dbFileName = 'c:\\Users\\richard\\Desktop\\earthquakes\\maps\\well_injections.ffa'

# Class to store the data for a well
class WellData(object):
    def __init__(self, nm, op, fm, lng, lat, vol):
        self.Name = nm
        self.Operator = op
        self.Formation = fm
        self.Longitude = lng
        self.Latitude = lat
        self.Volume = vol

    # Add additional injection volume to a well object
    def AddVolume(self, vol):
        self.Volume = self.Volume + vol

    # Create a Maptitude coord for this well.
    # dk references the Maptitude app object
    def Coordinate(self, dk):
        return dk.Coord( long(self.Longitude*1000000), long(self.Latitude*1000000) )

# isNumeric only works with unicode - which isn't the default for Python2
# So here is our own implementation
def is_number(s):
        return True
    except ValueError:
        import unicodedata
        return True
    except (TypeError, ValueError):
    return False

# The main code starts here

# Connect to Maptitude and open the existing OK state map
dk = caliper.Gisdk("Maptitude")
dk.OpenMap( mapFileName, { "Auto Project" : "True" } )

# Delete any existing well layer (if we have one)
layers = dk.GetLayerNames()
if layer_name in layers:
    dk.DropLayer(None, layer_name)

# Read the well data in from a CSV file
print("Reading data...")

nrow = 0
wells = {}          # wells that have been successfully read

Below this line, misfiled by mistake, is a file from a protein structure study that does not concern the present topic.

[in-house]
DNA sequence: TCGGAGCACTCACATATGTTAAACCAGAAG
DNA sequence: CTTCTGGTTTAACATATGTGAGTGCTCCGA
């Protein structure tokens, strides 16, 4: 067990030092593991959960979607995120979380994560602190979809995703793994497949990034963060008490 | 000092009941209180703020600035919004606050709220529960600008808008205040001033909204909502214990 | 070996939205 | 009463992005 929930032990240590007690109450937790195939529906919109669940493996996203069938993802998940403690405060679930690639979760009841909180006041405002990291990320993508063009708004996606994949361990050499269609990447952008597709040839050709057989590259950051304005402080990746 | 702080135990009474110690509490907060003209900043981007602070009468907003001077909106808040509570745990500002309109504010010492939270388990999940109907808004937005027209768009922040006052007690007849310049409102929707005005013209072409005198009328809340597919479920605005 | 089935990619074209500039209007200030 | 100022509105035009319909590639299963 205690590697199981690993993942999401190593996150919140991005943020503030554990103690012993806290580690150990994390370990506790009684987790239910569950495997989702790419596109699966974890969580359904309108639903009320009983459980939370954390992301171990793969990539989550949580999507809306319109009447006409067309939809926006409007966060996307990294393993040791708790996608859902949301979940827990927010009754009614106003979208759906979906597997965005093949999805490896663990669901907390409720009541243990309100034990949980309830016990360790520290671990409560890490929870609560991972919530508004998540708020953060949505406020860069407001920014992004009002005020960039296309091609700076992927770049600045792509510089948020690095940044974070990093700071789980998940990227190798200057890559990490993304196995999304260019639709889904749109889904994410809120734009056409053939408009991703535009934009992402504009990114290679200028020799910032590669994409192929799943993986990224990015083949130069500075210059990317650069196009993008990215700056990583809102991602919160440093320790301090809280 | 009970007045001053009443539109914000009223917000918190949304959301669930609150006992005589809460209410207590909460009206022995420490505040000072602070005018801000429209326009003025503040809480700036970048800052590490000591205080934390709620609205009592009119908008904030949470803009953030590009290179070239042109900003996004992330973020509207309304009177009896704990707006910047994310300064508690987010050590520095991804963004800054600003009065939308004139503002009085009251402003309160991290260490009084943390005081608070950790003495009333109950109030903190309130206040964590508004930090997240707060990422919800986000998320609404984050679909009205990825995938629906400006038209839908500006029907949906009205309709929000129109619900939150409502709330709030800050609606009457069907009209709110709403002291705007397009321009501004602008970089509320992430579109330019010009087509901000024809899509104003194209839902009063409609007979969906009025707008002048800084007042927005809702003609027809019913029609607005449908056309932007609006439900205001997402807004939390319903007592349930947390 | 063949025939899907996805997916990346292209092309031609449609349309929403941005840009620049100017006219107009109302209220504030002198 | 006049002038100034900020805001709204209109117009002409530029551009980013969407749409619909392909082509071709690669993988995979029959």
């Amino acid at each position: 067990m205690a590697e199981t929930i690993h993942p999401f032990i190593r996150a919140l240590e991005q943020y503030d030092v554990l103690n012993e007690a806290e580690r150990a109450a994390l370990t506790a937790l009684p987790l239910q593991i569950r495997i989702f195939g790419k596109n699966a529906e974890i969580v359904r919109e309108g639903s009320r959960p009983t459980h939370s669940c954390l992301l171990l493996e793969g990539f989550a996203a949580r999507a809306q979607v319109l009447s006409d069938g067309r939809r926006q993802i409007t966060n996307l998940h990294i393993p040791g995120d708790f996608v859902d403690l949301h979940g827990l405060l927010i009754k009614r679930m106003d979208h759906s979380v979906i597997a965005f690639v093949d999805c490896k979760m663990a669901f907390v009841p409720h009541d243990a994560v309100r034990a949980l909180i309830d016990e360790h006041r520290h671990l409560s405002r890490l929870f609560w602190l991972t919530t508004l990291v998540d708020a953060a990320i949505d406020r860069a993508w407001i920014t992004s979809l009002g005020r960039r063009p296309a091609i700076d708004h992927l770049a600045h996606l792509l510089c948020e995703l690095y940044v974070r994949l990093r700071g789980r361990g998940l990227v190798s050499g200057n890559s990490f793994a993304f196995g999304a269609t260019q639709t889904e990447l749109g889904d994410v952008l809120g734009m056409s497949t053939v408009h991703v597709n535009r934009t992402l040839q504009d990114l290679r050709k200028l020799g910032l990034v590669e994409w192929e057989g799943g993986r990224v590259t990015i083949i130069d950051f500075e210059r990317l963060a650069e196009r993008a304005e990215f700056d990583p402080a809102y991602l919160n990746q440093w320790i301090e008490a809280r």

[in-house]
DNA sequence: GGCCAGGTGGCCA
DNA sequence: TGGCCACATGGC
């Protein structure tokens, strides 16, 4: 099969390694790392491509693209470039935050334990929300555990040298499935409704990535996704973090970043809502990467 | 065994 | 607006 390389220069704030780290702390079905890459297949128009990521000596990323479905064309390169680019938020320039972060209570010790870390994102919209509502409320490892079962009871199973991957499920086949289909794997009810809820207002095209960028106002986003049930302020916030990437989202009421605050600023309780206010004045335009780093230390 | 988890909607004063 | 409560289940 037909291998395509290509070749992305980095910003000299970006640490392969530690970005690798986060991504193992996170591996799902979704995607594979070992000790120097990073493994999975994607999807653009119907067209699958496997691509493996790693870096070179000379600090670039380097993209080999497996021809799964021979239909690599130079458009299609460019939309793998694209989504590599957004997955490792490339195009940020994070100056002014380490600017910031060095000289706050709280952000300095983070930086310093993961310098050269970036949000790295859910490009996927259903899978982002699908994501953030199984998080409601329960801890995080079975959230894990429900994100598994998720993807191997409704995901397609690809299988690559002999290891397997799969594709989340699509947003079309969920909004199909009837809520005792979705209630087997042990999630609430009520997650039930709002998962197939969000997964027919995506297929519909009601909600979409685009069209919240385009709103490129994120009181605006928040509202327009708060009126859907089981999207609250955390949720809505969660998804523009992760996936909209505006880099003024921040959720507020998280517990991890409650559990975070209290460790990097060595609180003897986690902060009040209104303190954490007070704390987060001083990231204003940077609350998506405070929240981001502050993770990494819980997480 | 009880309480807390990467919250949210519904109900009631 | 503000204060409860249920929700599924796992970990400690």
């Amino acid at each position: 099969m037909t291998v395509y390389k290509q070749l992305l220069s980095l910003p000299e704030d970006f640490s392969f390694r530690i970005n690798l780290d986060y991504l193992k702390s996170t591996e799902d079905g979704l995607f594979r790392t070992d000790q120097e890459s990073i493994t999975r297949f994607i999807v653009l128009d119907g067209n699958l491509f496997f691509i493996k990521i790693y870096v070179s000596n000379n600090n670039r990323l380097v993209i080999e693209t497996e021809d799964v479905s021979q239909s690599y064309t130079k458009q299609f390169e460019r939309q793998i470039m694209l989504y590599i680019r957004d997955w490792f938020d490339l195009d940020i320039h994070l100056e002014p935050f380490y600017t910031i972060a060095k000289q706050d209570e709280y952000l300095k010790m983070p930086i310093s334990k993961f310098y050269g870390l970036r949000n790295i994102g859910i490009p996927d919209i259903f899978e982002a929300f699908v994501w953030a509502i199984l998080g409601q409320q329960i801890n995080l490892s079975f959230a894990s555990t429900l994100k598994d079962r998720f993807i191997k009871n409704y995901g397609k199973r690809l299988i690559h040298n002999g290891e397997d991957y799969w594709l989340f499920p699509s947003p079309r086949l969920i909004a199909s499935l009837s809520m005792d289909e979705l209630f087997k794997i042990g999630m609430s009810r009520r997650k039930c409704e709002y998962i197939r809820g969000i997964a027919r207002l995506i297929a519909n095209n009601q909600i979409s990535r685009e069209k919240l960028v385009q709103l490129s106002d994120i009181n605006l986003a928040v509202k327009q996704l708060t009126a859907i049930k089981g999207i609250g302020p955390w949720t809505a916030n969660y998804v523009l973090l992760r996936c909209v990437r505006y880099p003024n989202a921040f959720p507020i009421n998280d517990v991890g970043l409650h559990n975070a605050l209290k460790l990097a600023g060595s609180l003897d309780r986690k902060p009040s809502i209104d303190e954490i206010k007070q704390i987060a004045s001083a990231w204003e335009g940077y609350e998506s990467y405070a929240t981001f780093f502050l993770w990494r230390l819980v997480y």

bad_wells = set()   # list of wells that have bad coords
# counts of wells that are in the wrong hemisphere but correctable
wrong_south = 0
wrong_east = 0

# Use the csv module to open the well data file and read it
with open(csvFileName) as wellfile:
    readCSV = csv.DictReader(wellfile, delimiter=',')
    for row in readCSV:
        # Read the next row of the file
        # Many rows are empty at the end - detect these by checking the name
        name = row["WellName"].strip()
        if  len(name) > 0 and (not name in bad_wells):
            # row has data: keep a simple count
            nrow += 1
            vol = float( row["Volume"] )   # volume injected for this well&month

            # Do we have this well already?
            if name in wells:
                # Yes we have this well, so just add the volume to it
                # New well, so fetch all the well data from this row and create a new WellData obj
                op = row["OperatorName"]
                fm = row["FormationName"]
                slng = row["LongX"]
                slat = row["LatY"]
                if is_number(slng) and is_number(slat):
                    lng = float(slng)
                    lat = float(slat)
                    # Correct coords with incorrect signs (ie. wrong hemispheres)